In 1993 the Lefferts Manor Association sponsored an exhibit at the Lefferts Homestead in Prospect Park. The exhibit was a celebration of the centennial of the founding of the Lefferts Manor development, which grew from the Lefferts’ farm originally deeded to Peter Lefferts by Peter Stuyvesant in 1661.

The exhibit, which was on display from October 9 to December 19, drew on research conducted by six graduate students in the New York University masters’ program in  Public History, who spent both semesters of the 1991-92 academic year researching aspects of the Lefferts family, nearby Prospect Park, and the Lefferts Manor neighborhood itself. They presented their theses in an afternoon of lectures at the Lefferts Homestead in 1992. The exhibit curator, Linda Eber, incorporated this research with information and images from the Brooklyn Historical Society, the Brooklyn Public Library, the Smithsonian, many area residents, and other sources to produce the exhibit. Talented residents contributed to the photography (Andrew Strawcutter), graphic design (Vincent Lisi) and installation plan (Bill Sheppard) of the exhibit, which was a great credit to this vibrant community.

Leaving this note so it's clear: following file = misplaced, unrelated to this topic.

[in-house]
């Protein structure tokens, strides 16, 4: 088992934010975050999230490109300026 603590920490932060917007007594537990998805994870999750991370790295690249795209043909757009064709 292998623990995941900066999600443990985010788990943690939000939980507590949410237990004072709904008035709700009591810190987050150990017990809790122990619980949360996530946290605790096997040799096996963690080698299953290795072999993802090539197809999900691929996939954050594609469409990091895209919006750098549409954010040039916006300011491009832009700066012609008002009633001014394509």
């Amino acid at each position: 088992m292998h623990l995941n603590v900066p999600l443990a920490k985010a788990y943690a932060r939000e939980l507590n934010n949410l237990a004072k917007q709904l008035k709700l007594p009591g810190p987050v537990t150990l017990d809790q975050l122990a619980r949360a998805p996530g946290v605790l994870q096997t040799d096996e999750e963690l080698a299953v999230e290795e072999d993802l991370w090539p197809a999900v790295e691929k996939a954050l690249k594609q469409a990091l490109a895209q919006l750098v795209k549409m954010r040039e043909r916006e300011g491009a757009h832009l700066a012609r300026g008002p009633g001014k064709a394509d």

The exhibit topics were as follows: Yesterday and Today, Rural Roots, The Impact of Transportation, The Emerging Middle Class, The Lefferts Farm Divided,  The Single Family Covenant, The Lefferts Manor Association, Architecture, Changing Faces 1893-1949, Changing Faces 1949-1993, Prospect Park, Ebbets Field, Community Life, Notable People, Portraits of Residents.

It was my privilege to oversee this project and act as liaison between the community and Ms. Eber. With the expansion of the Lefferts Manor Association web site, this project can live again. Working with Foster Henry, who made digital images of each exhibit component, and Dennis Kelley, who is organizing them on the web site, we will upload sections of the exhibit over the summer, so keep checking for updates!